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BEIJING: China’s new leaders are planning a system of national residence permits to replace the household registration or ‘hukou’ regime, a government source said, a vital reform that will boost its urbanisation campaign and drive consumption-led growth.
The hukou system, which dates to 1958, has split China’s 1.3 billion people along urban-rural lines, preventing many of the roughly 800 million Chinese registered as rural residents from settling in cities and enjoying basic urban welfare and services.
Critics have called for changes for years and a government researcher said a “unified national residence permit system” would be adopted as policy as part of a 10-year urbanisation plan to be published after the current annual session of parliament.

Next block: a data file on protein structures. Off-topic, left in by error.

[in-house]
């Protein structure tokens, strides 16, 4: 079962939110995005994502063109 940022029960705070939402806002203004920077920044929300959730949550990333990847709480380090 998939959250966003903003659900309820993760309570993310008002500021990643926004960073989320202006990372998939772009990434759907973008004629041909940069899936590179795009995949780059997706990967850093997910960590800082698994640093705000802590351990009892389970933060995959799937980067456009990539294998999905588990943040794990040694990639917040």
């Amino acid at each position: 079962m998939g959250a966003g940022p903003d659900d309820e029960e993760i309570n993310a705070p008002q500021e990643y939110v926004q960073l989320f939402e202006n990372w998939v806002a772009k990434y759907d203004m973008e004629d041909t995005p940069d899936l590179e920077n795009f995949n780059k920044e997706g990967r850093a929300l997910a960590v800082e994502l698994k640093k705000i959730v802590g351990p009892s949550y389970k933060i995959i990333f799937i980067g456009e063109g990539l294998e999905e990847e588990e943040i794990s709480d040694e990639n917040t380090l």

Benefits and entitlement under the system would be “basically equal”, he said, although the changes would be eased in slowly.
“The trend is to dilute the urban-rural household registration divide”, said the researcher.
Previous administrations have experimented with reform on the fringes of hukou for years but have not delivered on calls to overhaul the system, which affords different welfare and civic services to urban and rural citizens.
Outgoing Premier Wen Jiabao told parliament on Tuesday that hukou reforms should be accelerated to drive an urbanisation effort to boost economic development. Reuters